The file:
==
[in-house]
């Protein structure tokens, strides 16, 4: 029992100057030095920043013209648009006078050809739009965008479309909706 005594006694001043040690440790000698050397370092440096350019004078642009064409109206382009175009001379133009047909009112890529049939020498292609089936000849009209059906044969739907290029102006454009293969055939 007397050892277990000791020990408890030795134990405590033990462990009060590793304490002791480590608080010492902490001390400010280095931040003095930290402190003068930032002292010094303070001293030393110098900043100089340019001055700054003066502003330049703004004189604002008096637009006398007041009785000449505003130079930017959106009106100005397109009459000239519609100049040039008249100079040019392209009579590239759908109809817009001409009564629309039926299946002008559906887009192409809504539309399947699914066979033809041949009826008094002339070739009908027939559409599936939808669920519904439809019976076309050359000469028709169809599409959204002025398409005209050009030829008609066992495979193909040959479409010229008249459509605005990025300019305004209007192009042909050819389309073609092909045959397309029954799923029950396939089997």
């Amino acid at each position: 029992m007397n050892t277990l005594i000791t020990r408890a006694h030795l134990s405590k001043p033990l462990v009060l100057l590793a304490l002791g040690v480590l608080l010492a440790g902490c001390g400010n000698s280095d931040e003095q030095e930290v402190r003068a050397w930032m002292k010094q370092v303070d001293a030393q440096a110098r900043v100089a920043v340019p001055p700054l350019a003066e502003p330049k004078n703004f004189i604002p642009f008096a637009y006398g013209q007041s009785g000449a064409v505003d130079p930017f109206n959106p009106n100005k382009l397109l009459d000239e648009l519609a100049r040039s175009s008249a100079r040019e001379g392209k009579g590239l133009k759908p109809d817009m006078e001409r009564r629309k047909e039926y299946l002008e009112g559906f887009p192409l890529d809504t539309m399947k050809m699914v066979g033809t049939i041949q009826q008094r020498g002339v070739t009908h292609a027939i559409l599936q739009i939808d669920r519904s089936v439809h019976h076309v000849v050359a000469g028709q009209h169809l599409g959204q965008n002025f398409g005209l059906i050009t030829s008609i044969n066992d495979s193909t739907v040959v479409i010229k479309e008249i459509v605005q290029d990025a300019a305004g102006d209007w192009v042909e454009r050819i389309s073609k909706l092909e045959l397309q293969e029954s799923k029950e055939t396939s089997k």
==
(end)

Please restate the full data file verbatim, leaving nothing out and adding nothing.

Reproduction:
[in-house]
């Protein structure tokens, strides 16, 4: 029992100057030095920043013209648009006078050809739009965008479309909706 005594006694001043040690440790000698050397370092440096350019004078642009064409109206382009175009001379133009047909009112890529049939020498292609089936000849009209059906044969739907290029102006454009293969055939 007397050892277990000791020990408890030795134990405590033990462990009060590793304490002791480590608080010492902490001390400010280095931040003095930290402190003068930032002292010094303070001293030393110098900043100089340019001055700054003066502003330049703004004189604002008096637009006398007041009785000449505003130079930017959106009106100005397109009459000239519609100049040039008249100079040019392209009579590239759908109809817009001409009564629309039926299946002008559906887009192409809504539309399947699914066979033809041949009826008094002339070739009908027939559409599936939808669920519904439809019976076309050359000469028709169809599409959204002025398409005209050009030829008609066992495979193909040959479409010229008249459509605005990025300019305004209007192009042909050819389309073609092909045959397309029954799923029950396939089997």
């Amino acid at each position: 029992m007397n050892t277990l005594i000791t020990r408890a006694h030795l134990s405590k001043p033990l462990v009060l100057l590793a304490l002791g040690v480590l608080l010492a440790g902490c001390g400010n000698s280095d931040e003095q030095e930290v402190r003068a050397w930032m002292k010094q370092v303070d001293a030393q440096a110098r900043v100089a920043v340019p001055p700054l350019a003066e502003p330049k004078n703004f004189i604002p642009f008096a637009y006398g013209q007041s009785g000449a064409v505003d130079p930017f109206n959106p009106n100005k382009l397109l009459d000239e648009l519609a100049r040039s175009s008249a100079r040019e001379g392209k009579g590239l133009k759908p109809d817009m006078e001409r009564r629309k047909e039926y299946l002008e009112g559906f887009p192409l890529d809504t539309m399947k050809m699914v066979g033809t049939i041949q009826q008094r020498g002339v070739t009908h292609a027939i559409l599936q739009i939808d669920r519904s089936v439809h019976h076309v000849v050359a000469g028709q009209h169809l599409g959204q965008n002025f398409g005209l059906i050009t030829s008609i044969n066992d495979s193909t739907v040959v479409i010229k479309e008249i459509v605005q290029d990025a300019a305004g102006d209007w192009v042909e454009r050819i389309s073609k909706l092909e045959l397309q293969e029954s799923k029950e055939t396939s089997k």